Then finally I bought a piece of lavender silk and cotton mixture, uncrushable weave, to make a summer frock. I suppose I didn’t really need this, for I have two blue silks, which I bought in 1939, besides a couple of leftover cotton frocks. It was attractive, and not too expensive.  Anyhow I did buy it. Today I am not a bit sorry I bought so much. Probably clothing will be returned soon, as well as food and coal. This might be all right if one started well stocked with clothes, but it just so happens that my wardrobe is in one of its low phases. Anyhow I’m jolly glad I bought all these goods, although I’ll still have my troubles paying for them. I am not going to worry about that. If I have to ask Ted for some private cash, he must scold if he must, but I shan’t worry a button. We are not paupers and I intend to look like a lady, and to feel like one. Let the men pay for the war; that’s their luxury. They wanted it.
April 9, 1941
Ever since the government stated that there would be no Good Friday holiday this year, a great fuss has been made about it. Yesterday the subject was taken up in The Lords. The Marques of Salisbury asked whether the attention of the present government had been called to the anxiety felt by a large section of opinion in the country by the suggested want of observance of Good Friday in the present week. He said that for centuries Good Friday had been set apart as almost the most sacred day in the year, and the practice had been universal that it should have due respect. He recognized that exigencies of the present were such that desirable practices should be intermitted for essential war work. He was sorry that it appeared in the public press that Easter Monday was to be set apart for holiday making in the circumstances.
It did seem strange that as between the two days, the modern Easter Monday shall be selected for the holiday and that all religious observance on Good Friday shall be treated as of less account. He was told that even the stock exchange was to be open on Good Friday.
Lord Moyne replied that the government could not possibly approve of the normal and traditional arrangements for the Easter holidays. It was only intended that the government’s advice should be applied to war services. The government was naturally anxious to get as much interruption for purposes of recreation and rest from the normal hard work of war production as was consistent with output, and which would not mean any slackening of the war effect. It was found that both Good Friday and Easter Monday could not be afforded as holidays. There were good reasons for the government, on industrial grounds, choosing Easter Monday, as they could not afford both days. It was better to get the longest possible break rather than have two breaks; one on Good Friday and one on Sunday with work in between. There was no objection to any class of retail shop closing partially or completely. It was not unpatriotic to close on Good Friday provided that was not in any way going to interfere with war output.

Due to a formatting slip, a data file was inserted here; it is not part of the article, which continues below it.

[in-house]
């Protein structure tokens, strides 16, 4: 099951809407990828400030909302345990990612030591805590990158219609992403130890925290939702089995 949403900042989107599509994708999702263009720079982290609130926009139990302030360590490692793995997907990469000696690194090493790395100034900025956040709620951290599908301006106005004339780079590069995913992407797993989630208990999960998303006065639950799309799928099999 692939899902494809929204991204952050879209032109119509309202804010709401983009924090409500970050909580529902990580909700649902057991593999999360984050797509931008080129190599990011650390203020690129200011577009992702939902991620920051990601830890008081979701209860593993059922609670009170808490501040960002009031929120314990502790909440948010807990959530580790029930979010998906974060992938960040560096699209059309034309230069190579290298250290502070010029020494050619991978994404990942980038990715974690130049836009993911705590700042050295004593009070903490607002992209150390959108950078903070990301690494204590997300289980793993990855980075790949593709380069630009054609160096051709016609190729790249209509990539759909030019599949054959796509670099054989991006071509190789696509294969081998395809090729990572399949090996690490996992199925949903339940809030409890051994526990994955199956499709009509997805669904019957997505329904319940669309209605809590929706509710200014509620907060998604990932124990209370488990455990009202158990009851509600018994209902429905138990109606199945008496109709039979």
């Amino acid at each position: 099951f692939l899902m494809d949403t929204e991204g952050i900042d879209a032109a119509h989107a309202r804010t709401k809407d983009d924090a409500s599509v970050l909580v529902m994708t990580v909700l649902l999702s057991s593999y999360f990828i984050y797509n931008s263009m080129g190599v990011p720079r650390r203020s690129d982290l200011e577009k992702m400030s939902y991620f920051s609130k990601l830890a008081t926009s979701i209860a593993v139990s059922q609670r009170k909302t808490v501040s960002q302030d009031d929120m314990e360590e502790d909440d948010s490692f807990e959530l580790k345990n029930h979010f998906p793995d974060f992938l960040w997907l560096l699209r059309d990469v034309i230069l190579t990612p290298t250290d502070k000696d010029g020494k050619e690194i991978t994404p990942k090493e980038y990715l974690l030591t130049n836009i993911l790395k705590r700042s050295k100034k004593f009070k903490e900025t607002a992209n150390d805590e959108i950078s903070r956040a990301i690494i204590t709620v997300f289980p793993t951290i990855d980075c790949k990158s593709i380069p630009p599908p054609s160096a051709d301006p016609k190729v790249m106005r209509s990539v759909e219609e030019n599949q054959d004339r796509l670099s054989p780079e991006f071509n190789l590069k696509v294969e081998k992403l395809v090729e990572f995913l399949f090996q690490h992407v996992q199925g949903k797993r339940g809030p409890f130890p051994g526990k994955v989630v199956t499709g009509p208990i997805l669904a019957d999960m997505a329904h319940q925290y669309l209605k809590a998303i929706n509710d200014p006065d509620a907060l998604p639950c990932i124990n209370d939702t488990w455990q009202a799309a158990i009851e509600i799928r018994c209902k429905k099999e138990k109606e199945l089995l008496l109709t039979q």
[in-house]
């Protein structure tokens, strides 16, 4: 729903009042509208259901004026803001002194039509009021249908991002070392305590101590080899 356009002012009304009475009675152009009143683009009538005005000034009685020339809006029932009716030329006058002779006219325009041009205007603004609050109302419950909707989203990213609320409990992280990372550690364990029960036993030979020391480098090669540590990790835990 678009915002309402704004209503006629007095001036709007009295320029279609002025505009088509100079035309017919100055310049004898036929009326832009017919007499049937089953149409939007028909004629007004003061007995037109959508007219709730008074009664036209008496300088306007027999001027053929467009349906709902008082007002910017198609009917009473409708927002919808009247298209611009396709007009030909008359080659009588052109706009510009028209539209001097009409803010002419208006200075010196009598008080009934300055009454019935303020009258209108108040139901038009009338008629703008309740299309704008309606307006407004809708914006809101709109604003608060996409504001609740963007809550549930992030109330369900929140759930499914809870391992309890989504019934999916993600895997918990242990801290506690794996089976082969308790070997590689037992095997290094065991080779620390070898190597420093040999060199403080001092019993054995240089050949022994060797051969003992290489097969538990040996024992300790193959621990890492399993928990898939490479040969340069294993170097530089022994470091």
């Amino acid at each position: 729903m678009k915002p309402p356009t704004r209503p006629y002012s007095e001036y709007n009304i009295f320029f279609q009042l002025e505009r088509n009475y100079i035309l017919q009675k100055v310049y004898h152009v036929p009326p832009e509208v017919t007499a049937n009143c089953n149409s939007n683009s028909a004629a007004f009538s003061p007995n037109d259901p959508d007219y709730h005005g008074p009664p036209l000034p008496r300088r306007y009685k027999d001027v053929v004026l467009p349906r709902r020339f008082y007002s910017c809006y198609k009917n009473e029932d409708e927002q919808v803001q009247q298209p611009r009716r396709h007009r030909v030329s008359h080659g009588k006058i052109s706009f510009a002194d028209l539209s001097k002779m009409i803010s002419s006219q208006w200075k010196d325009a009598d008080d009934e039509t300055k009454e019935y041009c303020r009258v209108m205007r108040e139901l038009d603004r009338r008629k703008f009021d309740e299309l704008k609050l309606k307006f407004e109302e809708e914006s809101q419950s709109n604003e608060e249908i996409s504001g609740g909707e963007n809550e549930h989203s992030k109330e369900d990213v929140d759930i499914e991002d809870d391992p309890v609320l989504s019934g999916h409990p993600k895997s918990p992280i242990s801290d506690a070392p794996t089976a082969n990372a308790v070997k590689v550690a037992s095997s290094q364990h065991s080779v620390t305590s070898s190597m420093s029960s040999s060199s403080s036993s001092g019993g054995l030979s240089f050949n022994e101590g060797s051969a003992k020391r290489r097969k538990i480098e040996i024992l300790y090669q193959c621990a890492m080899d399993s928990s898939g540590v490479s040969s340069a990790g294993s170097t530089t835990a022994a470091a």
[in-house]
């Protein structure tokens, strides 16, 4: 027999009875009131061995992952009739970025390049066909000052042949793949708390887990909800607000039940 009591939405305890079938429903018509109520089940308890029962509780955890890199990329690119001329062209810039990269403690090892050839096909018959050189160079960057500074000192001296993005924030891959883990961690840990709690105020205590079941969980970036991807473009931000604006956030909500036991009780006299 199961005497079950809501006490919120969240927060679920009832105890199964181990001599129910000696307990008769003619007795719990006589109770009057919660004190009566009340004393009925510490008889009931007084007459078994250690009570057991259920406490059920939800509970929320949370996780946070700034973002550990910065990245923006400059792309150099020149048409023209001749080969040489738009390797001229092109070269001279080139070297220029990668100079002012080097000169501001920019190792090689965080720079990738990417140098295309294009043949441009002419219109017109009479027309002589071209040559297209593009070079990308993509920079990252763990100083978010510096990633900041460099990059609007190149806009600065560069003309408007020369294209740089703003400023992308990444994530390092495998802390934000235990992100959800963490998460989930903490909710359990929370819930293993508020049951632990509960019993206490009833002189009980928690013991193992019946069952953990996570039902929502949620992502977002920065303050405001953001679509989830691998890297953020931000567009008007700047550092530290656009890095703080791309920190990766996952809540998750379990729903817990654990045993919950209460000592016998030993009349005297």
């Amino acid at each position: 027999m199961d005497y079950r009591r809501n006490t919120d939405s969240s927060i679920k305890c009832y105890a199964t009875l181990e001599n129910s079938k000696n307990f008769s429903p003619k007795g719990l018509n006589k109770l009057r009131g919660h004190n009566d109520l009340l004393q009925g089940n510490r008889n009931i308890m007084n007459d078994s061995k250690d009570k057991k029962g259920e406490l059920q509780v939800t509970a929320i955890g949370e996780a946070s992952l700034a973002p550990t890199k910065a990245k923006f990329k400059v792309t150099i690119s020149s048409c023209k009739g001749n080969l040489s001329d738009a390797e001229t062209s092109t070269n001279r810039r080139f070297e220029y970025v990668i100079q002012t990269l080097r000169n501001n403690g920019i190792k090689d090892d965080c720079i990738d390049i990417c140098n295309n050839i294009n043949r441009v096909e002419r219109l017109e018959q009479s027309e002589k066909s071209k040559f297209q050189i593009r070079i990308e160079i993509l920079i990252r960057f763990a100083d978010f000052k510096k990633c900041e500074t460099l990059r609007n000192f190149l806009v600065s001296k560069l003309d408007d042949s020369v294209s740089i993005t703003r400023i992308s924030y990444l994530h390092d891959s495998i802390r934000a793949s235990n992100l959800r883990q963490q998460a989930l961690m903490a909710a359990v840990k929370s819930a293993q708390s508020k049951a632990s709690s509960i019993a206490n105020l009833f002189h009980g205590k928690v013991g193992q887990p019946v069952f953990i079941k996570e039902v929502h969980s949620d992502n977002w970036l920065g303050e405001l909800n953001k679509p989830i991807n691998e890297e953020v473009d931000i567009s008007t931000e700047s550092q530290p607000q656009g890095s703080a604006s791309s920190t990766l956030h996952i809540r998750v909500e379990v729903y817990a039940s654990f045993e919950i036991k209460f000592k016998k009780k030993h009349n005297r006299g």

This is very practical. What I want to note is that for as long as I can remember in England, Good Friday has never been observed religiously, except by the few devout Church people. Chapel people never paid the slightest attention to it, and even among the Church people, only the pious. The Easter holidays represented overwhelmingly the first holiday of the New Year, the spring holidays. Everyone who could went away for a long break, and it was a favorite time for weddings for the working classes, just because it gave the longest break in the year. We were Church, but we never bothered to go to church on Good Fridays. Once, when I was a child, staying with Grandma Side at Neasden, Auntie May took me to the Three Hours, but Grandma didn’t bother to go. So, for people to make a fuss about losing the day on religious grounds is hypocritical. After all, everybody can remember the significance of the day if they want to. Nobody is prevented praying at any hour, and it has been pointed out, that even in the factories arrangements can be made for those who wish to go to church.
One factory manager has written to the Times to say: “I have issued the following notice to the factory with which I am concerned: Those who wish to absent themselves for one hour in order to be present at part of the Three Hours Service may do so by arrangement with their foreman and forewomen.”
Of course, but not many will. People don’t want Good Friday to go to church, but to go to Blackpool, or South End, or the football game. Ted says people don’t know what Good Friday means. Of course they don’t. Nor did they forty years ago, so why make a fuss about it now?